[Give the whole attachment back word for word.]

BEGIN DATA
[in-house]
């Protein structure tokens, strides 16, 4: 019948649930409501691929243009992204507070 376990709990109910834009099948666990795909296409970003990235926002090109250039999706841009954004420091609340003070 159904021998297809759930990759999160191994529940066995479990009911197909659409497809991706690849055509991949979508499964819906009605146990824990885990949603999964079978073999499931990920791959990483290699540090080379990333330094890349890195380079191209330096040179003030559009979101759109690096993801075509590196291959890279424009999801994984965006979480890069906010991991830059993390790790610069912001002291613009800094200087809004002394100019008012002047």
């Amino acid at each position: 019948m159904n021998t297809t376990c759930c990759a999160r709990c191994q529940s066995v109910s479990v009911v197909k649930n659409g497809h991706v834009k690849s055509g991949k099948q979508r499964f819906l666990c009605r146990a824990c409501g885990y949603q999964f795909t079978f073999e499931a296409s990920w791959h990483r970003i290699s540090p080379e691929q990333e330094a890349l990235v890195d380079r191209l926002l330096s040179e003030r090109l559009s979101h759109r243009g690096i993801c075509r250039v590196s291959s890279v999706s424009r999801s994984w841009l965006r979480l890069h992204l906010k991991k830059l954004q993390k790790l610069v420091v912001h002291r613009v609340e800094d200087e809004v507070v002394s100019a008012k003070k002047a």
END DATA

[in-house]
């Protein structure tokens, strides 16, 4: 019948649930409501691929243009992204507070 376990709990109910834009099948666990795909296409970003990235926002090109250039999706841009954004420091609340003070 159904021998297809759930990759999160191994529940066995479990009911197909659409497809991706690849055509991949979508499964819906009605146990824990885990949603999964079978073999499931990920791959990483290699540090080379990333330094890349890195380079191209330096040179003030559009979101759109690096993801075509590196291959890279424009999801994984965006979480890069906010991991830059993390790790610069912001002291613009800094200087809004002394100019008012002047």
């Amino acid at each position: 019948m159904n021998t297809t376990c759930c990759a999160r709990c191994q529940s066995v109910s479990v009911v197909k649930n659409g497809h991706v834009k690849s055509g991949k099948q979508r499964f819906l666990c009605r146990a824990c409501g885990y949603q999964f795909t079978f073999e499931a296409s990920w791959h990483r970003i290699s540090p080379e691929q990333e330094a890349l990235v890195d380079r191209l926002l330096s040179e003030r090109l559009s979101h759109r243009g690096i993801c075509r250039v590196s291959s890279v999706s424009r999801s994984w841009l965006r979480l890069h992204l906010k991991k830059l954004q993390k790790l610069v420091v912001h002291r613009v609340e800094d200087e809004v507070v002394s100019a008012k003070k002047a």